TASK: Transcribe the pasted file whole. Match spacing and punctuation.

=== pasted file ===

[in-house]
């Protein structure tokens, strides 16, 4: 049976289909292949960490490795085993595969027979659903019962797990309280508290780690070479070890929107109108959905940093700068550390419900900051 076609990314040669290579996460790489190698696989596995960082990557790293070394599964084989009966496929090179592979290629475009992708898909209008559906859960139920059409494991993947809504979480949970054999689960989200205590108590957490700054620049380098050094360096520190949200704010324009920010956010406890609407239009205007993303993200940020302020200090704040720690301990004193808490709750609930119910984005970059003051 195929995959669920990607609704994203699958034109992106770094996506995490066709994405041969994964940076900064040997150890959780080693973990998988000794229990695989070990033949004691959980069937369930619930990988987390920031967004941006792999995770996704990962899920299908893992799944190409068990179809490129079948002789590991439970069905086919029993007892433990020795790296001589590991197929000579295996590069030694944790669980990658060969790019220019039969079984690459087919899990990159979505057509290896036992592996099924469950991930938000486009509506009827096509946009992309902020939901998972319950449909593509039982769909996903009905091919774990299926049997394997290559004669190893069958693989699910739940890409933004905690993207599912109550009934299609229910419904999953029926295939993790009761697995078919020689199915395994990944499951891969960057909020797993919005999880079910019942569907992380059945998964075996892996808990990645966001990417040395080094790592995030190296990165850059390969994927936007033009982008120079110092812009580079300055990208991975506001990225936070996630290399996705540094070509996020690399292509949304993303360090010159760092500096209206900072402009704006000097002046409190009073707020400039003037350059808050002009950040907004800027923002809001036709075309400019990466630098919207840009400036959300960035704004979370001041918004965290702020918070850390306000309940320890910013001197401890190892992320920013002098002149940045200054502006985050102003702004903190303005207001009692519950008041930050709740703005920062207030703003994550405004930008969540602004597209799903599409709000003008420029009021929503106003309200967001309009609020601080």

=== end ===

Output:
[in-house]
């Protein structure tokens, strides 16, 4: 049976289909292949960490490795085993595969027979659903019962797990309280508290780690070479070890929107109108959905940093700068550390419900900051 076609990314040669290579996460790489190698696989596995960082990557790293070394599964084989009966496929090179592979290629475009992708898909209008559906859960139920059409494991993947809504979480949970054999689960989200205590108590957490700054620049380098050094360096520190949200704010324009920010956010406890609407239009205007993303993200940020302020200090704040720690301990004193808490709750609930119910984005970059003051 195929995959669920990607609704994203699958034109992106770094996506995490066709994405041969994964940076900064040997150890959780080693973990998988000794229990695989070990033949004691959980069937369930619930990988987390920031967004941006792999995770996704990962899920299908893992799944190409068990179809490129079948002789590991439970069905086919029993007892433990020795790296001589590991197929000579295996590069030694944790669980990658060969790019220019039969079984690459087919899990990159979505057509290896036992592996099924469950991930938000486009509506009827096509946009992309902020939901998972319950449909593509039982769909996903009905091919774990299926049997394997290559004669190893069958693989699910739940890409933004905690993207599912109550009934299609229910419904999953029926295939993790009761697995078919020689199915395994990944499951891969960057909020797993919005999880079910019942569907992380059945998964075996892996808990990645966001990417040395080094790592995030190296990165850059390969994927936007033009982008120079110092812009580079300055990208991975506001990225936070996630290399996705540094070509996020690399292509949304993303360090010159760092500096209206900072402009704006000097002046409190009073707020400039003037350059808050002009950040907004800027923002809001036709075309400019990466630098919207840009400036959300960035704004979370001041918004965290702020918070850390306000309940320890910013001197401890190892992320920013002098002149940045200054502006985050102003702004903190303005207001009692519950008041930050709740703005920062207030703003994550405004930008969540602004597209799903599409709000003008420029009021929503106003309200967001309009609020601080």